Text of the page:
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I want to establish an efficient method to solve linear congruences to prove the Chinese Remainder Theorem. I need a proper generalization/proof for the following ones to go to further developments.

  1. If $a$ and $b$ are integers, then $a \bmod b = {a, a-b, a+b, a-2b, a+ 2b,...}$

  2. Let $a_1, a_2, ... , a_n, b$ are integers, then $[a_1, a_2,...,a_n] \bmod b = (a_1 \bmod b) \cup (a_2 \bmod b ) \cup ... \cup (a_n \bmod b)$.

  3. Let $a$, $b$ and $c$ are integers with $c > 0$ then prove that $a \bmod b = [a, a+b,\dots, a+(c-1)b] \bmod cb$.

EDIT:

Generally, we can express 1 mod 2 in terms of modulo 8. From this we can make $1 \pmod 2 = [1, 3, 5, 7] \pmod 8$. I mean factor of 4. which is same as $[a, a+b, ..., a+ (c-1)b] \pmod{bc}$. Symbolically, $$a \pmod b = \cup_{k = 0}^{c-1} [(a -b) + kb] \pmod {bc}$$ Now the question is, in CRT (Chinese Reminder Theorem), $$x = a_1 \pmod{b_1},\, x = a_2 \pmod {b_2},\dots,\, x = a_n \pmod {b_n}$$ where $0 \le a_j \lt b_j$ and the $b_j$'s are pairwise relative primes. I think, we can rewrite the $j$th congruence by the factor $1/b_j \prod b_k = c_k$ (where the product is running from $k = 1$ to $n$). Then $b_j c_j = C = \prod b_k$ (where the product is running from $k = 1$ to $n$).

Finally we can see the $$x_j = \cup_{m = 1}^{c_j} [(a_j - b_j) + b_j m] \pmod C$$ Now I want to know the following How to prove the following by using the above information. The system of congruences (in CRT), has a solution set with $b_j$'s are relatively primes is: $$x = \cap_{j = 1}^n[\cup_{m =1}^{c_j} [(a_j -b_j) + b_j m)]\pmod C$$ where $c_j = C/b_j$ and $C = \prod_{k = 1}^n b_k$ and the intersection contains only one residue class.

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I tried $\TeX$-ing up your question, but I'm not sure what those U's in 2. are... –  J. M. Aug 12 '11 at 5:12
    
Hint: the remainder must be Chinese... –  gary Aug 12 '11 at 5:32
1  
@J.M.: Gandhi means to do set union on the elements of the equivalence classes, I think that's pretty clear. OP, did you know Wikipedia elaborates on a constructive algorithm for solving congruence systems? –  anon Aug 12 '11 at 5:39
    
Thank you for editing my question by using TEX –  Gandhi Aug 12 '11 at 6:14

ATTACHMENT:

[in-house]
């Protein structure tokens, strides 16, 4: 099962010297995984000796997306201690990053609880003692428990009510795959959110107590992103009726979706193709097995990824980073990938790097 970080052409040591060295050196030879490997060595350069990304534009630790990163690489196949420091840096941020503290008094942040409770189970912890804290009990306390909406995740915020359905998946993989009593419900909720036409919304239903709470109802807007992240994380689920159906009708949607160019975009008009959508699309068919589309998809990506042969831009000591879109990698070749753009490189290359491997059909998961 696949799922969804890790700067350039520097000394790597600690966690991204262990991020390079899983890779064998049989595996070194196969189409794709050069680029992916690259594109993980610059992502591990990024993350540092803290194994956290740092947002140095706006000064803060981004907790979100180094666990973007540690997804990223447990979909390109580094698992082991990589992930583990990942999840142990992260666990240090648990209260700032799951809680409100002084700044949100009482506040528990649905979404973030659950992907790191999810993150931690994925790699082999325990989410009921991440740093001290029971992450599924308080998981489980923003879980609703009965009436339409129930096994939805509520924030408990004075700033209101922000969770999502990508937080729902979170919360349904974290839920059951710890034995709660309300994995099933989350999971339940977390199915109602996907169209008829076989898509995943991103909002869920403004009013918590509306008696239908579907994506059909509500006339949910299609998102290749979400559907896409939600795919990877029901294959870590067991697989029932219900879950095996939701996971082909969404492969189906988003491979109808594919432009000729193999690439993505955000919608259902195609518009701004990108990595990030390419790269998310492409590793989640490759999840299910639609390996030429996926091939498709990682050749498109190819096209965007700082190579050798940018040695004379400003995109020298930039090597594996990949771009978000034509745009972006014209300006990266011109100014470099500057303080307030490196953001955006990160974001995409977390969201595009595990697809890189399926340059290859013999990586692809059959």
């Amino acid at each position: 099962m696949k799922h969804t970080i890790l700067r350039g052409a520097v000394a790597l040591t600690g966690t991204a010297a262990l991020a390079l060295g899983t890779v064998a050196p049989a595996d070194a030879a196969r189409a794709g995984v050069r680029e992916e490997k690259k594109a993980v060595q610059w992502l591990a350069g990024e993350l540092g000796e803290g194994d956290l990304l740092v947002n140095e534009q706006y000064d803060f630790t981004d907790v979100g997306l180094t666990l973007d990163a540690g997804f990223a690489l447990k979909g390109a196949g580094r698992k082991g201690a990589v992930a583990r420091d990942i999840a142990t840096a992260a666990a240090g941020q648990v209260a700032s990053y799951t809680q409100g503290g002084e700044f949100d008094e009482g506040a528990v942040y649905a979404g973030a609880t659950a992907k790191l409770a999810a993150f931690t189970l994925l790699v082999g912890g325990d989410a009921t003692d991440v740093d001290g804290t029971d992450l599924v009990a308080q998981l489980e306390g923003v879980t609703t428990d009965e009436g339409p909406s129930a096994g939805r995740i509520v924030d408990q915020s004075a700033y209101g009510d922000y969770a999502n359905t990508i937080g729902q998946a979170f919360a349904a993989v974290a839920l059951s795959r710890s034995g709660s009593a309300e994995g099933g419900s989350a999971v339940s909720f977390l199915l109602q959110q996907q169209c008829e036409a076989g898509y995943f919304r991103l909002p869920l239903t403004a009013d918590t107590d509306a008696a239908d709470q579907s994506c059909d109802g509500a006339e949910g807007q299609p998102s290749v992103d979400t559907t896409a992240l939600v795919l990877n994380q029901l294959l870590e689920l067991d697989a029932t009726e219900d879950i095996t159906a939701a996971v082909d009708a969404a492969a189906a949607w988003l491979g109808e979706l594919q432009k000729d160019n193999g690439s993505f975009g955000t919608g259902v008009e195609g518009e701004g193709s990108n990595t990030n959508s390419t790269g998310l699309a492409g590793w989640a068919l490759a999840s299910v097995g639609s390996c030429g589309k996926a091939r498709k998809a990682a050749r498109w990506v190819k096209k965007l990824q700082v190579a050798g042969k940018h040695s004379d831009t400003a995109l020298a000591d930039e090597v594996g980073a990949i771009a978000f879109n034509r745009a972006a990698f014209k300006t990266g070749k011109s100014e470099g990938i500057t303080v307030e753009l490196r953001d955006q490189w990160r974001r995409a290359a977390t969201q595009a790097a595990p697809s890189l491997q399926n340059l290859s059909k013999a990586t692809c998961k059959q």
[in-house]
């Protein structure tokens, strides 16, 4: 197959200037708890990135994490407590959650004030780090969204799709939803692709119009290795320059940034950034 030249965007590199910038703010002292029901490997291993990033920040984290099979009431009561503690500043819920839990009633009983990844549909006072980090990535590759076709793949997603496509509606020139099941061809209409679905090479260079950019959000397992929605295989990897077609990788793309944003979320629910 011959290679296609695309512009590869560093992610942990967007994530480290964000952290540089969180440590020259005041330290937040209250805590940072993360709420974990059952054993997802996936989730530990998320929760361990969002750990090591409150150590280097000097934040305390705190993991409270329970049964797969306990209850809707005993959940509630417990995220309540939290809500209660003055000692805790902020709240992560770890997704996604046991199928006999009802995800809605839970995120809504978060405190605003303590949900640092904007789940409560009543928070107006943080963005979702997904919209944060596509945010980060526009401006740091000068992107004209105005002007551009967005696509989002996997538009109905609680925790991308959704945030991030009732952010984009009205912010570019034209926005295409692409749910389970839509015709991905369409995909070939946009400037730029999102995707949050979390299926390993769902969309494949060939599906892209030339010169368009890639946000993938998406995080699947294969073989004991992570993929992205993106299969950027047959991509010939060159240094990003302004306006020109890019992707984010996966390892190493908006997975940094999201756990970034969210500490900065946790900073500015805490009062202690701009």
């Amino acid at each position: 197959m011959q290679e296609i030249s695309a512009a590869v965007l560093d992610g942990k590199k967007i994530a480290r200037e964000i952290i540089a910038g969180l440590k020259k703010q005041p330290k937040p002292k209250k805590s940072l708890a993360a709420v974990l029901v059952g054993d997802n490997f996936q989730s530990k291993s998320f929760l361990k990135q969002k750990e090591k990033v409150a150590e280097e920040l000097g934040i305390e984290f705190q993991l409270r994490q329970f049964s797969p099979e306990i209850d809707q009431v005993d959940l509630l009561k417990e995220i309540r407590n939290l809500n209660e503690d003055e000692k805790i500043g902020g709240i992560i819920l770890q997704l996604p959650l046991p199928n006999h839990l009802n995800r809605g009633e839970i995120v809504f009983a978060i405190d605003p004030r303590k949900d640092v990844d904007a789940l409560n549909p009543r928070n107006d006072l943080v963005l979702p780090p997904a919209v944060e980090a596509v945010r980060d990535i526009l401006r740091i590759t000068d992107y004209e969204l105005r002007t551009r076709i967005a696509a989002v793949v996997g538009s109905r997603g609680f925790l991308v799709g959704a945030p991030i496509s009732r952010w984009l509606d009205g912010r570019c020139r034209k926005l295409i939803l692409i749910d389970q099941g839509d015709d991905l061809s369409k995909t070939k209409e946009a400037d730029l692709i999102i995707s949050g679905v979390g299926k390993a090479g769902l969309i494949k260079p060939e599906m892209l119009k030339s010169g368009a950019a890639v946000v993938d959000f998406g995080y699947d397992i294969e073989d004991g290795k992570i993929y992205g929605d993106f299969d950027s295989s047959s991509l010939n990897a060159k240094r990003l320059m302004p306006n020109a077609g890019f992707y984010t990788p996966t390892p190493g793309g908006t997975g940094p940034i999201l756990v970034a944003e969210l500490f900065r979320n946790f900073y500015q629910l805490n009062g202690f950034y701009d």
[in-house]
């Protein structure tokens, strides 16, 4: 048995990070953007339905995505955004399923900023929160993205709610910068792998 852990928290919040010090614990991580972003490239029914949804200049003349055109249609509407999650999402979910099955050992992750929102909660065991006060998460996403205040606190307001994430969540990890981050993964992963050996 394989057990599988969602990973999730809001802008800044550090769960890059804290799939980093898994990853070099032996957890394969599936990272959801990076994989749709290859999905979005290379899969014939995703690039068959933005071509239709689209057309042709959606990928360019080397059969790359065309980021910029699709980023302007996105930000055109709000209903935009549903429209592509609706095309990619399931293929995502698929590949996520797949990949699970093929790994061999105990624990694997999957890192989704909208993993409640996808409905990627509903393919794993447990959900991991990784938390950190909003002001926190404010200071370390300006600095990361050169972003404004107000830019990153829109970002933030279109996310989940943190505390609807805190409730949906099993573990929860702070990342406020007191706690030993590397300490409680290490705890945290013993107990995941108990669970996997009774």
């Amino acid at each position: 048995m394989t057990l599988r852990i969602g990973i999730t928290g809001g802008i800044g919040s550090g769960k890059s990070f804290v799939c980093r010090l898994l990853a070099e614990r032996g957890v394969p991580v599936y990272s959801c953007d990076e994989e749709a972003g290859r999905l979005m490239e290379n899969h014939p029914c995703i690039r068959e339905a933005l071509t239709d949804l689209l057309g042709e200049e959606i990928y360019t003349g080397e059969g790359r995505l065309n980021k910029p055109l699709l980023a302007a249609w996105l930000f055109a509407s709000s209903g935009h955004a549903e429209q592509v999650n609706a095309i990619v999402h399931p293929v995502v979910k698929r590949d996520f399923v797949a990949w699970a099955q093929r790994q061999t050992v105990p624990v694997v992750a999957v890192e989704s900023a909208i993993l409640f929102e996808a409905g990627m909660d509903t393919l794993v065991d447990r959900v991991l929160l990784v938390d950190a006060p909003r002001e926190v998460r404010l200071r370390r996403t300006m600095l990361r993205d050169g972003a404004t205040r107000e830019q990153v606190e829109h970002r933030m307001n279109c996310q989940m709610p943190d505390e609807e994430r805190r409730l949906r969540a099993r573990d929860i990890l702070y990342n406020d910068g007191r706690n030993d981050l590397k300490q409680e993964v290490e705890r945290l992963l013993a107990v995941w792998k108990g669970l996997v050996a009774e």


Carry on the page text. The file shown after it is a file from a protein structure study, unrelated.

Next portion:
Thank you so much for editing in LATEX –  Gandhi Aug 15 '11 at 8:34

1 Answer 1

Here's a start. I take it by "$a\mod b$" you mean the set of all integers $x$ such that $x\equiv a\pmod b$. By the definition of $x\equiv a\pmod b$, that's the set of all $x$ such that $x-a$ is a multiple of $b$. That is, the set of all $x$ such that $x-a$ is in $\lbrace\, 0,b,-b,2b,-2b,\dots\,\rbrace$. That is, the set of all $x$ in $\lbrace\, a,a+b,a-b,a+2b,a-2b,\dots\,\rbrace$, which is what you want (if I understand your rather non-standard notation).

EDIT: The trouble with the second question is that I don't know what you mean by $[a_1,a_2,\dots,a_n]$. For the 3rd question, I'll interpret it as asking for a proof that the class $a\pmod b$ is the union of the classes $a+tb\pmod{cb}$, $t=0,1,\dots,c-1$.

First note that if $x\equiv a+tb\pmod{cb}$ then $x-a-tb$ is a multiple of $cb$, so it's a multiple of $b$, so $x-a$ is a multiple of $b$ (since $tb$ is a multiple of $b$), so $x\equiv a\pmod b$. Thus we have proved that the union of the classes $a+tb\pmod{cb}$, $t=0,1,\dots,c-1$ is contained in the class $a\pmod b$.

Now suppose $x\equiv a\pmod b$. Then $x-a=bw$ for some integer $w$. We can divide $w$ by $c$; the division theorem says $w=cq+r$ for some integers $q$ and $r$ with $0\le r\lt c$. So $x-a=bw=b(cq+r)$, so $x-a-br=bcq$, so $x\equiv a+br\pmod{cb}$. So, everything in the class $a\pmod b$ is in one of the classes $a+tb\pmod{cb}$, and we're done.

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You are very correct. But, I need the proof for part 2 and 3 of my questions. Then I will discuss the important facts. –  Gandhi Aug 13 '11 at 4:42
    
I mean, more clearly I nedd proofs of my posted questions, which will helpful me to think/develop the facts (which I got). –  Gandhi Aug 13 '11 at 5:06
    
Really good. can you see my recent post, which I add to my previous post by editing. –  Gandhi Aug 13 '11 at 17:31
    
I am waiting for a proper proof from GERRY MYERSON –  Gandhi Aug 14 '11 at 8:18
    
Instead of adding on to this question (when does that process stop?), why not start a new question? –  Gerry Myerson Aug 14 '11 at 9:06

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